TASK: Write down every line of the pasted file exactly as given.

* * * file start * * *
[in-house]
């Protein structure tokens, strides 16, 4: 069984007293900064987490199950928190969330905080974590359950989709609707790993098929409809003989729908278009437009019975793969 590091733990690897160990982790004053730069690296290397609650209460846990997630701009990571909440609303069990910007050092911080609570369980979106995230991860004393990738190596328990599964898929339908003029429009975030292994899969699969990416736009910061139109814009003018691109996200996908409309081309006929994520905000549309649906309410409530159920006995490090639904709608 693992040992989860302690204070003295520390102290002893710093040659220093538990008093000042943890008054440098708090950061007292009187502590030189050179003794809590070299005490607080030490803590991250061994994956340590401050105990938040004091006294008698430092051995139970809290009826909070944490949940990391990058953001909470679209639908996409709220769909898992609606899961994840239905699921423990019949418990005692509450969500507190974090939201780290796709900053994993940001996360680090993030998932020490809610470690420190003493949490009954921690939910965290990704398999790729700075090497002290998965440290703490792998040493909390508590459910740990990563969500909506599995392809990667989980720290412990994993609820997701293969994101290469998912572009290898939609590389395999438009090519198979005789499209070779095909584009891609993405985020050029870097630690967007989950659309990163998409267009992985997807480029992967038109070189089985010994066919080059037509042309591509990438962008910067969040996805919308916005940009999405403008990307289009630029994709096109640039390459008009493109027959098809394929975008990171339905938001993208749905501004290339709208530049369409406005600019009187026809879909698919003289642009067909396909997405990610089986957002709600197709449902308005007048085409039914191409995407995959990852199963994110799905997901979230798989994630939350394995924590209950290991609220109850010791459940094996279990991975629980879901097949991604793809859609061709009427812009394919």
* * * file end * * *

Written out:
[in-house]
């Protein structure tokens, strides 16, 4: 069984007293900064987490199950928190969330905080974590359950989709609707790993098929409809003989729908278009437009019975793969 590091733990690897160990982790004053730069690296290397609650209460846990997630701009990571909440609303069990910007050092911080609570369980979106995230991860004393990738190596328990599964898929339908003029429009975030292994899969699969990416736009910061139109814009003018691109996200996908409309081309006929994520905000549309649906309410409530159920006995490090639904709608 693992040992989860302690204070003295520390102290002893710093040659220093538990008093000042943890008054440098708090950061007292009187502590030189050179003794809590070299005490607080030490803590991250061994994956340590401050105990938040004091006294008698430092051995139970809290009826909070944490949940990391990058953001909470679209639908996409709220769909898992609606899961994840239905699921423990019949418990005692509450969500507190974090939201780290796709900053994993940001996360680090993030998932020490809610470690420190003493949490009954921690939910965290990704398999790729700075090497002290998965440290703490792998040493909390508590459910740990990563969500909506599995392809990667989980720290412990994993609820997701293969994101290469998912572009290898939609590389395999438009090519198979005789499209070779095909584009891609993405985020050029870097630690967007989950659309990163998409267009992985997807480029992967038109070189089985010994066919080059037509042309591509990438962008910067969040996805919308916005940009999405403008990307289009630029994709096109640039390459008009493109027959098809394929975008990171339905938001993208749905501004290339709208530049369409406005600019009187026809879909698919003289642009067909396909997405990610089986957002709600197709449902308005007048085409039914191409995407995959990852199963994110799905997901979230798989994630939350394995924590209950290991609220109850010791459940094996279990991975629980879901097949991604793809859609061709009427812009394919």